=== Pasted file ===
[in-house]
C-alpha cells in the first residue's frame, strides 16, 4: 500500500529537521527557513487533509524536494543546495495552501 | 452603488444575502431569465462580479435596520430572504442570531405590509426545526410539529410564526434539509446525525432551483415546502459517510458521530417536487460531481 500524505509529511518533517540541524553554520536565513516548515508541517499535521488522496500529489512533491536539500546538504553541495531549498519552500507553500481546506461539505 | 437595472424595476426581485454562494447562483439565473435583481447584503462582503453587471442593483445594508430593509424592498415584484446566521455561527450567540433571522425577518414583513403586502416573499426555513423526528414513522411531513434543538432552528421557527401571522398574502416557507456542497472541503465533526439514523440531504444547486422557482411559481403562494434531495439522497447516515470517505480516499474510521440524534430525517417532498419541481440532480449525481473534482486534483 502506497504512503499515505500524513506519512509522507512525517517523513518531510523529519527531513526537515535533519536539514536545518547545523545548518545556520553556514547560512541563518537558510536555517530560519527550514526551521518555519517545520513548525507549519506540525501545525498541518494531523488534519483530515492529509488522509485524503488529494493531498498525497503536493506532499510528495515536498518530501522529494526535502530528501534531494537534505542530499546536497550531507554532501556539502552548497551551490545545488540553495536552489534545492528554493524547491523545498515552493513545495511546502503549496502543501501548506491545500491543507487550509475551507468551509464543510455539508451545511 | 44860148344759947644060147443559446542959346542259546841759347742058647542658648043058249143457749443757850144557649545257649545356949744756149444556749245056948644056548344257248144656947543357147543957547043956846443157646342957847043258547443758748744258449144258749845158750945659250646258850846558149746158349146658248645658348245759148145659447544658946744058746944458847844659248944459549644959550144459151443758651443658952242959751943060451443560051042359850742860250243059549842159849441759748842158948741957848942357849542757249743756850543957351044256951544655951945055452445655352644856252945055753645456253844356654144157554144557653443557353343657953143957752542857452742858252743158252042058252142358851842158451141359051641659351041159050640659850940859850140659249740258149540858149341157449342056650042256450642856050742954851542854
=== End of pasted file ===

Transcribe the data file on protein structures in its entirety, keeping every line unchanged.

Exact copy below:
[in-house]
C-alpha cells in the first residue's frame, strides 16, 4: 500500500529537521527557513487533509524536494543546495495552501 | 452603488444575502431569465462580479435596520430572504442570531405590509426545526410539529410564526434539509446525525432551483415546502459517510458521530417536487460531481 500524505509529511518533517540541524553554520536565513516548515508541517499535521488522496500529489512533491536539500546538504553541495531549498519552500507553500481546506461539505 | 437595472424595476426581485454562494447562483439565473435583481447584503462582503453587471442593483445594508430593509424592498415584484446566521455561527450567540433571522425577518414583513403586502416573499426555513423526528414513522411531513434543538432552528421557527401571522398574502416557507456542497472541503465533526439514523440531504444547486422557482411559481403562494434531495439522497447516515470517505480516499474510521440524534430525517417532498419541481440532480449525481473534482486534483 502506497504512503499515505500524513506519512509522507512525517517523513518531510523529519527531513526537515535533519536539514536545518547545523545548518545556520553556514547560512541563518537558510536555517530560519527550514526551521518555519517545520513548525507549519506540525501545525498541518494531523488534519483530515492529509488522509485524503488529494493531498498525497503536493506532499510528495515536498518530501522529494526535502530528501534531494537534505542530499546536497550531507554532501556539502552548497551551490545545488540553495536552489534545492528554493524547491523545498515552493513545495511546502503549496502543501501548506491545500491543507487550509475551507468551509464543510455539508451545511 | 44860148344759947644060147443559446542959346542259546841759347742058647542658648043058249143457749443757850144557649545257649545356949744756149444556749245056948644056548344257248144656947543357147543957547043956846443157646342957847043258547443758748744258449144258749845158750945659250646258850846558149746158349146658248645658348245759148145659447544658946744058746944458847844659248944459549644959550144459151443758651443658952242959751943060451443560051042359850742860250243059549842159849441759748842158948741957848942357849542757249743756850543957351044256951544655951945055452445655352644856252945055753645456253844356654144157554144557653443557353343657953143957752542857452742858252743158252042058252142358851842158451141359051641659351041159050640659850940859850140659249740258149540858149341157449342056650042256450642856050742954851542854